I have to admit John Key made a superb job putting a Government together. It was a seamless operation.
Wisdom suggests business types don’t make good politicians because they’re used to getting their own way. If an employee doesn’t do what they want, sacking ends the problem.
MPs can’t be removed that way. Any constituent MP who builds a strong local power base can never be sacked, no matter what grief they cause the party leader.
Conversely, a leader holds the job only by keeping a majority of the caucus on side. If the leader steps on enough of his or her MPs, they conspire to sack the boss.
Indeed. But having said that, a leader who is doing well in the polls can afford to get offside with a few colleagues. The one thing MPs hate more than a risk to their ministerial ambitions, is a risk to them staying in Parliament.
Key’s predecessors were all rolled in coups by disgruntled underlings. This fear among incumbent National leaders bred a culture of promoting allies and potential troublemakers ahead of talent and ability.
Key, whose Cabinet has thrown this expediency out the window, often refers to himself as a change agent. Opposition leaders will say this during a campaign but Key’s action indicates he intends matching his rhetoric. Bringing Act and United Future on board was predictable. But adding the Maori Party was a stroke of genius.
But long foreshadowed. Key made it clear many months ago he would make offers to the Maori Party and maybe even the Greens, even if he did not need them to govern. The Greens stupidly ruled themselves out of even achieving some policy gains in return for an abstention on supply and confidence.
It serves several strategic goals: Key neutralises Act’s influence; he significantly expands his governing authority in Parliament: and, if he can keep the Maori Party on side, he will probably win the next election, even if the centre-right vote diminishes.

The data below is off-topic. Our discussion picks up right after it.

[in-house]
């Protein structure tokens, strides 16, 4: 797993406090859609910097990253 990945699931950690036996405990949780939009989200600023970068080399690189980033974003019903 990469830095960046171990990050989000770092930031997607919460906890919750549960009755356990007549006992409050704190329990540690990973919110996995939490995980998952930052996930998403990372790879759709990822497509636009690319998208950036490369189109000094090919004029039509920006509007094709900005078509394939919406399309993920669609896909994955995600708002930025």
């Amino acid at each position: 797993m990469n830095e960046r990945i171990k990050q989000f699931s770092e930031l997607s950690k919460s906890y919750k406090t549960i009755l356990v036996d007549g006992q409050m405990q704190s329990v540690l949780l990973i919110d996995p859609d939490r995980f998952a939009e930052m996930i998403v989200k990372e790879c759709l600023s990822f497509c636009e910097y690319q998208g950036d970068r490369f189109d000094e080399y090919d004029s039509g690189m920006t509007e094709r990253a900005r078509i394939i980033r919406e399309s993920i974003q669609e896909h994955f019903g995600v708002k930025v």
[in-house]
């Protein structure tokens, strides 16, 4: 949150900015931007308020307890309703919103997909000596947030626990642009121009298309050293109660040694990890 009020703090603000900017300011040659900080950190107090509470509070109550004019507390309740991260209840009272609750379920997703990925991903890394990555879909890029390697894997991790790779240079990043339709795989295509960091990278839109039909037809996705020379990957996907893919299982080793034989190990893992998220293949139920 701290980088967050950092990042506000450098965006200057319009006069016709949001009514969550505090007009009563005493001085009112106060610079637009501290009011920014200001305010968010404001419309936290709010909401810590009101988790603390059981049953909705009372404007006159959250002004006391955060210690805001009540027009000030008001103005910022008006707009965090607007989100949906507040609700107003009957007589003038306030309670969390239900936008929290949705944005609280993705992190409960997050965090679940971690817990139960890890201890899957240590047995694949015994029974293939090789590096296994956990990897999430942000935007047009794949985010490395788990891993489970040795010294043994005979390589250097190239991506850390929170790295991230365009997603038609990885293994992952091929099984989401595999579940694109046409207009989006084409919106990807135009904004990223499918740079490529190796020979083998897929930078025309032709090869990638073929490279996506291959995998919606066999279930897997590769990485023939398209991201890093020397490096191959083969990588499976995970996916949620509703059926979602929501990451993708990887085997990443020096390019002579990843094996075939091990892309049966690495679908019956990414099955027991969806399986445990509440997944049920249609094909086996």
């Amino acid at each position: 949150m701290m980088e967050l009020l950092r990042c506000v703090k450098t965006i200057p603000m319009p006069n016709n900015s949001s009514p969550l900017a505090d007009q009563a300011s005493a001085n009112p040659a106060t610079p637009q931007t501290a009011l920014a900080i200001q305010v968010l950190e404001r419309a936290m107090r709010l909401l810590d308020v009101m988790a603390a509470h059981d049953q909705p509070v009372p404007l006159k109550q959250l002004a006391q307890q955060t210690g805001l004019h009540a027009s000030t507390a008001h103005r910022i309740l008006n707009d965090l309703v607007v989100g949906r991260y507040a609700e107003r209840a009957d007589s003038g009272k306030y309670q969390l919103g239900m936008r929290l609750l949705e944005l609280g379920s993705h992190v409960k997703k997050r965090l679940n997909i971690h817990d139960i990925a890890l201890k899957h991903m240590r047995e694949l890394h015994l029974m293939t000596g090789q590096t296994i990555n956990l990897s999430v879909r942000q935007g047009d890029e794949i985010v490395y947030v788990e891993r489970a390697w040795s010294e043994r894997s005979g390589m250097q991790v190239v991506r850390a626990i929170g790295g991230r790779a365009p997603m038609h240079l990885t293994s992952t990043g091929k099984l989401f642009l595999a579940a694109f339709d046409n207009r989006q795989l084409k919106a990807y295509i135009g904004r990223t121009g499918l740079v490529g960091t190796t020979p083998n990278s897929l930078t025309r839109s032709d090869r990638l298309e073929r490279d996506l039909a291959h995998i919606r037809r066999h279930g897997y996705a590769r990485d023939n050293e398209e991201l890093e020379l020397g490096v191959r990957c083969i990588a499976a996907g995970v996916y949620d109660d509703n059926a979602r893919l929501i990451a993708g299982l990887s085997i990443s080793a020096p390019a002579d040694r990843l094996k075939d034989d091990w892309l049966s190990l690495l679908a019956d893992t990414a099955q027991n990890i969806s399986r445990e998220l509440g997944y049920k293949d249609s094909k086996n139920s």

Neutralise is the wrong word. ACT still has very significant influence. But it means both ACT and the Maori Party can not unilaterally veto legislation, as National can pass laws with either of them.
There is a general acceptance Key has promoted talent into Cabinet over internal politics, or personal feelings. …
Unlike previous government formations, we haven’t heard a squeak from the losers. This shows the enormous authority Key commands.
Helped by the fact there is a bunch of ambitious wee critters in the 2005 and now the 2008 intakes, who give Key many options.
Key has never pretended to put personal feelings above political management decisions. When ousting former leader Don Brash, he wouldn’t consent to Brash’s request to remain with the financial portfolio.
Brash doubled the number of National MPs and came within a seat of becoming Prime Minister at the previous election and would have expected the request to be accepted. Any other new leader would have let him hang around. Instead, Key got Brash to resign from parliament without a whimper. How ruthless was that?
But it doesn’t seem personal with Key. It appears his decisions are based on objective criteria, so it follows he will also take this general approach with policy, which is reassuring.
I was one of those who wanted Brash to be given a major portfolio, after he stepped down as Leader. In hindsight I was wrong and letting my personal liking of Don, over-ride a clear view about what was right for National. Key does have that clarity and gets it right far more often than he gets it wrong.